Star Wars: The Force Awakens created an enormous hype, perpetuating almost every aspect of culture, and seemingly life, before its release.
One’s trip to a supermarket did not even offer a recluse from the media bombardment as branded oranges were decorated with various related images. Largely, J.J. Abrams film lived up to furore, in that it did not disappoint – perhaps not as good as the original three, but lightyears (pun intended) ahead of the latest three.
Aside from the blockbuster, all action nature of this latest instalment exists an unexplored allegory. It juxtaposes sharply with the central purpose of the film, however. Primarily designed to entertain, J.J. Abrams, regardless of his intention, established a plot that stinks of antebellum America. Namely, there is a subtle metaphor behind Fin’s character: the escaping slave.
Briefly, America refused to relinquish their right to keep slaves after they had established independence from the British Empire in 1776. What followed was a divide in American politics; the North, on the whole, supporting the abolition of the slave trade, whilst the South propagated its continuation. During this period of enforced slavery, those with enough courage and daring sought to escape the brutal and inhumane plantations in pursuit of the North, to join the abolitionist movement.
Back to Star Wars. The opening scenes of the film focus on Finn, a character born into the First Order’s storm-trooper programme. Stripped of an identity, he exists as a possession, a weapon, serving no other purpose than to kill and conquer. Much like those subject to the slave trade, Finn’s life serves a singular purpose: essentially, work.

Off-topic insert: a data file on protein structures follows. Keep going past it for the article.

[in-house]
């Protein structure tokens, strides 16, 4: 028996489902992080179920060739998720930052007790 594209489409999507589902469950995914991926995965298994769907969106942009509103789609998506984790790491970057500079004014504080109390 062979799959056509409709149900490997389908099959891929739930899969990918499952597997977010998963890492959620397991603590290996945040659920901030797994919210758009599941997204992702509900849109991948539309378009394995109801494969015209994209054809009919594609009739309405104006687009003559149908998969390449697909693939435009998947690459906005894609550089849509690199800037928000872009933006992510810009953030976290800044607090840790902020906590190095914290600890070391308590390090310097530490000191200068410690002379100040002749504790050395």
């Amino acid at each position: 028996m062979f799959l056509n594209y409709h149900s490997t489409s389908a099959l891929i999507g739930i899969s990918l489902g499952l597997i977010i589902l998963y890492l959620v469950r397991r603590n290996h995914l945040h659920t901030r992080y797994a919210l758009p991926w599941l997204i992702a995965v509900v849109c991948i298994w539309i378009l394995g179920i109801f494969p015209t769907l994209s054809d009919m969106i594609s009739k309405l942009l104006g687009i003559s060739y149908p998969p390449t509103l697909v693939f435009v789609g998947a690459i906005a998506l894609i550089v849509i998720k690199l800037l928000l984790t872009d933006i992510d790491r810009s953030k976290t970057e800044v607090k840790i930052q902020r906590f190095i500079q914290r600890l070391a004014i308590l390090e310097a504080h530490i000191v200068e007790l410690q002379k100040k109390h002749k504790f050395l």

It becomes quickly apparent that Finn’s restless and disillusioned spirit is not in harmony with the philosophy of the Empire. He wants to leave his plantation. He then embarks upon a journey that reflects that of an escaped slave.
Whilst he does not perform it with the same subtlety that would be expected of an escape slave in America, Finn eventually throws off the shackles of the First Order, liberating himself.
Joining forces with Rey, their relationship lends even more credence to the escaped slave hypothesis. Hollywood films have a curious tendency to pair white protagonists with black characters; whether it is a ‘token’ gesture or something more symptomatic of a culture that seeks to use black actors as foils for white actors, it presents another intriguing comparison. Escaped black-men would often rely on the aid of white abolitionists to secure their safety. Indeed, Finn, the ‘escaped black slave’ relies upon the ‘white’ Rey to protect him from the chasing Empire.
Whilst Finn’s journey does not constitute the whole plot of the film, his astonishingly similar story of escape with that of those in 18/19th Century America is, once noticed, strikingly metaphorical.